Barbara Acklin: Struttin’ Soulfully


Barbara Acklin: Am I the Same Girl?
From Seven Days of Night (Brunswick, 1969). Also on The Complete Acklin On Brunswick.

Charmaine Burnett: Am I the Same Girl?
From Party Keller Vol. 2 (Compost, 200?)

In posting up Enrique Lynch’s “Al Ritmo Del Bump Bump” the other day and noting that it was an informal cover of Young Holt-Unlimited’s “Soulful Strut,” I realized that some folks didn’t realize that “Soulful Strut” itself was a cover…sort of.

“Soulful Strut” was the instrumental track to Barbara Acklin’s “Am I the Same Girl?” itself, a decent hit for the soul singer but was far eclipsed by Young Holt-Unlimited once they re-released the song as an instrumental and under the title, “Soulful Strut.” It’s actually a rather strange development insofar it’s not often that you’d expect the instrumental version to outsell the original.

Just so we’re clear: when I say it’s the “instrumental track,” I mean this literally. If you listen to the Acklin then try to pretend like she’s not there, you’ll realize, it’s “Soulful Strut.” They literally just stripped off her vocals and voila, “Soulful Strut.” Young Holt-Unlimited also did the same thing on their version of “Light My Fire” and what’s truly remarkable is that not one, but two different vocal versions of the song (by Jackie Wilson and Erma Franklin) were cut over that same exact track. I guess that sort of thing wasn’t unusual, at least not at Brunswick.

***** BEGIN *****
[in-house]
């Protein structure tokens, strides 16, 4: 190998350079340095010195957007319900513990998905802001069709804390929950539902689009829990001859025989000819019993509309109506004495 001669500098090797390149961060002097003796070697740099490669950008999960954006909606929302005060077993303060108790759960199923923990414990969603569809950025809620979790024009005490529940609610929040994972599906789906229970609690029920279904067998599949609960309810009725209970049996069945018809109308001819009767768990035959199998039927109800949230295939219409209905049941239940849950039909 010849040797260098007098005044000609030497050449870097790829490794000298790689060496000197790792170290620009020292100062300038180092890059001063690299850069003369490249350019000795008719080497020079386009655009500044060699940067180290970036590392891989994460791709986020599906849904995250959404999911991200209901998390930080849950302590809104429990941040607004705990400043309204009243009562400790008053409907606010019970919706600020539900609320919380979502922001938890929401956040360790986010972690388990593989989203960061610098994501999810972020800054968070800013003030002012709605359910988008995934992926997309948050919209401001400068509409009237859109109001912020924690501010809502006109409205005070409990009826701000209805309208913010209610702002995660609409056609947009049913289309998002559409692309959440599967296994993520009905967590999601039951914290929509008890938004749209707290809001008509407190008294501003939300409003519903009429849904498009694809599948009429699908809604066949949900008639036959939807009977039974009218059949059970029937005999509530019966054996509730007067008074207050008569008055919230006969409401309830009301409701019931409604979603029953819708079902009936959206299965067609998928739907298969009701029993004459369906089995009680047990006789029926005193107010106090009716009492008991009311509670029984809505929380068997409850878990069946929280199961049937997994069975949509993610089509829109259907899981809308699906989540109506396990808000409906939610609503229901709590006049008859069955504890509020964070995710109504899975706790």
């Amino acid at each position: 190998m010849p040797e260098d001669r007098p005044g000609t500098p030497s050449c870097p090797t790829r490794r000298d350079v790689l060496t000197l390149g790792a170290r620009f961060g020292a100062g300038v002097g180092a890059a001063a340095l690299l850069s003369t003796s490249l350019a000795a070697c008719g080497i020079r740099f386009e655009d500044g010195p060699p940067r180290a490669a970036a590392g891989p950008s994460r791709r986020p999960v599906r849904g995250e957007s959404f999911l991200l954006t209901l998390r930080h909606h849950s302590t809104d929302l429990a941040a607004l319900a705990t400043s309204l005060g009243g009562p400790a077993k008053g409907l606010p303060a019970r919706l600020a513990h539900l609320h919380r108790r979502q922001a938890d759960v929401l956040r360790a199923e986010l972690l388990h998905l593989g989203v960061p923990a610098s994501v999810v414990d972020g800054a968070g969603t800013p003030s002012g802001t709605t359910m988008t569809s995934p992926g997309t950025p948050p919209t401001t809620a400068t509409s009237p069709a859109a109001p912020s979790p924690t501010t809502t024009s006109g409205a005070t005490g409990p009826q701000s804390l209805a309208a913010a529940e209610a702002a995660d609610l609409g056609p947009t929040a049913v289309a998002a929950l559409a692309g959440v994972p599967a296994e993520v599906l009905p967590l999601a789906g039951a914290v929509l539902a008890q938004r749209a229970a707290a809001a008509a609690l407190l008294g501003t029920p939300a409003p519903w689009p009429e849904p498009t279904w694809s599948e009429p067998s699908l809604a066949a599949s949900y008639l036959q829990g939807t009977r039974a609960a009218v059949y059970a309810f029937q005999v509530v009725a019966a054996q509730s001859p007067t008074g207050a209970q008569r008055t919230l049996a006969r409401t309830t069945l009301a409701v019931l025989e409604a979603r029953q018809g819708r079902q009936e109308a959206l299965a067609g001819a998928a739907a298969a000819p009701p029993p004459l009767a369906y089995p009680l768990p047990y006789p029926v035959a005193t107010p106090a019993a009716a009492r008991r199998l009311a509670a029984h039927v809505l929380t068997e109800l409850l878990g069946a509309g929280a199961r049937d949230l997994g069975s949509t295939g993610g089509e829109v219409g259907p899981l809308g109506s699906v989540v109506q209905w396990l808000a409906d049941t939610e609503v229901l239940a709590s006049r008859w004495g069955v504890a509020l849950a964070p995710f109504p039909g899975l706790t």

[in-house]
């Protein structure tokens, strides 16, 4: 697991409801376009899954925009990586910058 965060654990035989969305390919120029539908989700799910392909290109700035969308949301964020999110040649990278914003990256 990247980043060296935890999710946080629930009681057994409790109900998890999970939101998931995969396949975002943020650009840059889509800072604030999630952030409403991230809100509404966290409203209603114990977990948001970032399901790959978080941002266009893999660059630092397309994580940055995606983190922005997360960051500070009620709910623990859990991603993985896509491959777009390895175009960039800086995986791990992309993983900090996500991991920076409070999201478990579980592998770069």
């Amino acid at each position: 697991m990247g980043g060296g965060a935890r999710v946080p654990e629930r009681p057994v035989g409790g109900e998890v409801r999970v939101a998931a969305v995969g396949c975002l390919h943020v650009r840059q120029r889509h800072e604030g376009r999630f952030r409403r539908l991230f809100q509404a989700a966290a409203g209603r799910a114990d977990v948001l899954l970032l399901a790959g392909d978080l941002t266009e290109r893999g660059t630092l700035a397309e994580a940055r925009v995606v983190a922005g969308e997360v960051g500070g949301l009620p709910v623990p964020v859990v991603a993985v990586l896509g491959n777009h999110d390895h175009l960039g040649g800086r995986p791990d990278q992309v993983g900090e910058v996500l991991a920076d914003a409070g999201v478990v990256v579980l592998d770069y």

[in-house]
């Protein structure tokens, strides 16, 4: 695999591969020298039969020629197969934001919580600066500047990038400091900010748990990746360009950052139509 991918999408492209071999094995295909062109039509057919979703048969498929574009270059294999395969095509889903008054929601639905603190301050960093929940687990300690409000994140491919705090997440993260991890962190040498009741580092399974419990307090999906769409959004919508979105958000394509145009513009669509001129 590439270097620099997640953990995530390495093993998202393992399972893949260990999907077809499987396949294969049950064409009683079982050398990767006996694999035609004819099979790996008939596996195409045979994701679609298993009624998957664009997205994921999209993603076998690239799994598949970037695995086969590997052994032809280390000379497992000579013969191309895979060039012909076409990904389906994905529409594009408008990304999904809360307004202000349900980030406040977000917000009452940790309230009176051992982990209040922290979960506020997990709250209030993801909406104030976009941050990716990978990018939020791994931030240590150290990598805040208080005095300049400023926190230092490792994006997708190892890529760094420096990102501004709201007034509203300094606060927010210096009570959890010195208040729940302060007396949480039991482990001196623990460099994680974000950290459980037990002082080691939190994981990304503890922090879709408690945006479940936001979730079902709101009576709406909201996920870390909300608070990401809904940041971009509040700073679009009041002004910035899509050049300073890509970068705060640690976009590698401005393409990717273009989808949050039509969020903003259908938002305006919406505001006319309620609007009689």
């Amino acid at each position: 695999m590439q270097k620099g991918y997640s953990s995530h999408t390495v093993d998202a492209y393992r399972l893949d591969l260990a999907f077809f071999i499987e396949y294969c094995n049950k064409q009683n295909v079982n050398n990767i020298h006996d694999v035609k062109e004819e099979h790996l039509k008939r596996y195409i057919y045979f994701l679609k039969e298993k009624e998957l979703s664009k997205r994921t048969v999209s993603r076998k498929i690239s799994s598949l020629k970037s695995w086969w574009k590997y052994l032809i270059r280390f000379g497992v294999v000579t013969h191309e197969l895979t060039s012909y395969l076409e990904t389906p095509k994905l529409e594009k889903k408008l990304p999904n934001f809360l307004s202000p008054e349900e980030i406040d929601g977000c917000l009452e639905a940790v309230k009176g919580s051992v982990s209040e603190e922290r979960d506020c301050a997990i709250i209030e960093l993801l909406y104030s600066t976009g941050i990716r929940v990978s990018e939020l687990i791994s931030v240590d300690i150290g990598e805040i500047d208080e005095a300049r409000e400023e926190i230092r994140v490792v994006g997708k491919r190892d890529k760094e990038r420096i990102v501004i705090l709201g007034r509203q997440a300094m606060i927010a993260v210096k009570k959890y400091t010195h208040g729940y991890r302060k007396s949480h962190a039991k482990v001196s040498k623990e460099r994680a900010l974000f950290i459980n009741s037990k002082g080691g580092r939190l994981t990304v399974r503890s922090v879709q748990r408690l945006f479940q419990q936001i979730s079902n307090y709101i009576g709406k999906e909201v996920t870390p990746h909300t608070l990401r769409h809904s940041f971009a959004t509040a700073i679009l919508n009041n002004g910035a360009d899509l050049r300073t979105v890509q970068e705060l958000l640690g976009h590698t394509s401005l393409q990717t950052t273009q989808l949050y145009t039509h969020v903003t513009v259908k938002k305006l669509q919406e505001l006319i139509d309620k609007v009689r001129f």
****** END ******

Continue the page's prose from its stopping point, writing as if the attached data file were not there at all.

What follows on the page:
Personally, I’ve always loved “Am I the Same Girl?” since I learned about it much later than first hearing “Soulful Strut” and it was a novelty (I mean this in a good way) to hear the familiar song but this time, with lyrics. It was also an introduction to Acklin (who I’m still learning about) though, strangely, I knew about her name mostly because she was the cousin of noted jazz/funk producer Monk Higgins.

The Charmaine Burnett cover of “Am I the Same Girl?” is much more recent even though it sounds like it could have been a vintage 1970s reggae version. Not a bad cover at all – the song works well in a roots reggae aesthetic (like most soul songs do). (There’s also a version of the song by Salena Jones who recorded it for a British label – not bad but not as scintillating as I had hoped it might be.)

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